The 2018 arrival of the metro system is great news for Ho Chi Minh City. It will reduce congestion and provide a more convenient way to travel around an increasingly polluted city. However, anyone who takes faith in the Field of Dreams motto — “Build it and [they] will come” — is mistaken. To make the metro a success, a lot of work beyond building the lines and the stations needs to be done.
Here are some of the challenges to be overcome. Not only could the metro system be positive in its own right, but it could lead to the transformation of the Ho Chi Minh City we know today.
For a metro system to be successful you need sidewalks or pavements, the facilities that make a city where the metro exists into a walking city.
While Central Hanoi is reasonably well-endowed on this front, Ho Chi Minh City is not a walking city. Large numbers of roads don’t have sidewalks, and those that do exist are often in disrepair or crowded with motorbikes and street sellers. For people to be able to use the metro system they need to be able to walk, regardless of the climate. And more importantly, they need shade. Clever town planning has enabled Singapore and Bangkok to deal with these issues, Kuala Lumpur to a lesser extent. Ho Chi Minh City has a lot of work to do.
A lack of adequate parking in the out-of-town stations will mean that few people will use the metro. But according to Dr. Akira Hosomi, a consultant on the project, they are looking at ways of providing motorbike parking. “This will depend on space and the acquisition of land,” he explains, admitting that this may be vital for getting passengers to use the network.
Ho Chi Minh City is built on a swamp and there will definitely be fears that the metro system will lack stability. But, says Dr. Hosomi, this has been taken care of thanks to “drilling pylons deep enough to keep the structure stable along with latitudinal supports to make sure the project is safe and reliable over a long-term period”.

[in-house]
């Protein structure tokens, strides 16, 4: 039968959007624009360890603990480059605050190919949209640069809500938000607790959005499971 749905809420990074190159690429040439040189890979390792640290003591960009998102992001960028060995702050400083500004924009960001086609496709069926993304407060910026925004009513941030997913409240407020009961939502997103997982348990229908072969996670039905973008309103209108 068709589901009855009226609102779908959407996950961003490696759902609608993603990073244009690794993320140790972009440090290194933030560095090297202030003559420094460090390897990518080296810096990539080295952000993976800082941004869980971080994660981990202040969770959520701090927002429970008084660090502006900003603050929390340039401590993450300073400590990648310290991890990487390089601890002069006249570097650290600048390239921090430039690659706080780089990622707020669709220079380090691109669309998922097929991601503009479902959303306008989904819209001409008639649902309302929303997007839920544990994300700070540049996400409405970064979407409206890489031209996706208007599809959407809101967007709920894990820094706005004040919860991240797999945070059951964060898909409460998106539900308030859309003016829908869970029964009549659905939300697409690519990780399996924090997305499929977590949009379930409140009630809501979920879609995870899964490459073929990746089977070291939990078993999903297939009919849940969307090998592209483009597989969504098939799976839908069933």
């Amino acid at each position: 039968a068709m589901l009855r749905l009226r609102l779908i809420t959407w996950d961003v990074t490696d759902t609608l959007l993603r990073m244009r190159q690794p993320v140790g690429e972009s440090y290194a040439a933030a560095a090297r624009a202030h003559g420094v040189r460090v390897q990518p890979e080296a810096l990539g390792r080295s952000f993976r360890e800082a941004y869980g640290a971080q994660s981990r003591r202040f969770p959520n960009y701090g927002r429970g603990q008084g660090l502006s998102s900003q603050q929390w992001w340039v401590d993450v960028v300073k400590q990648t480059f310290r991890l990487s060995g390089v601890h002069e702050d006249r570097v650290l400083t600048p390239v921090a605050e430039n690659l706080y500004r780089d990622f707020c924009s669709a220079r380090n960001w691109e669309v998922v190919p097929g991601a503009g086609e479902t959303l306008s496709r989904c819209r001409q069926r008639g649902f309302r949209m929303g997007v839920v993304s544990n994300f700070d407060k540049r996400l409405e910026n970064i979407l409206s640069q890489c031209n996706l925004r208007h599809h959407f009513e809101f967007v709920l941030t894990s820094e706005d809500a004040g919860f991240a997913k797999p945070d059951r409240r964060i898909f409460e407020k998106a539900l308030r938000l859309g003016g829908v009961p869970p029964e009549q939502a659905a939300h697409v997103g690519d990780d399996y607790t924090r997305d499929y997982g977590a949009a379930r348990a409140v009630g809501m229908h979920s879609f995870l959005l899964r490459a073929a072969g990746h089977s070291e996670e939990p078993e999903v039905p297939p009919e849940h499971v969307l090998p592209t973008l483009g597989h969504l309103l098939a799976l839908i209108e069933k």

With so many stories circulating in Vietnam of bad construction, convincing the people of Ho Chi Minh City that the metro is safe may be one of the biggest issues the authorities have to face.
4) Smartphone and Tablet Usage
Go to any metro system — Paris, New York, London, Singapore, Bangkok — and people comfortably bring out their smartphones or tablets and use them while they’re on the trains.
Sitting on a train, especially an underground train, can be dull. So, the use of these gadgets as well as books, magazines and newspapers is vital — they take away the monotony of the journey.
However, with petty theft and snatching rampant in Ho Chi Minh City, it’s going to take a lot of convincing to persuade people to take out their phones and use them in public.
The metro will need security guards and a good CCTV system. More importantly, it will need a security system that works.
According to Dr. Hosomi, the metro system will use some sort of contactless smartcard, similar to the cards used in places like London or Singapore. This means that you put money on the card and top it up when you run low.
There are, however, two issues with this. First, credit cards or debit cards are still not widely used in Vietnam. These ticketing systems rely heavily on payment by card. Also, there are few, if any, machines in Vietnam taking payment by cash. And with Vietnam only using notes rather than coins, there may be issues with making this work. Paying with wrinkled paper money is far slower than paying by card.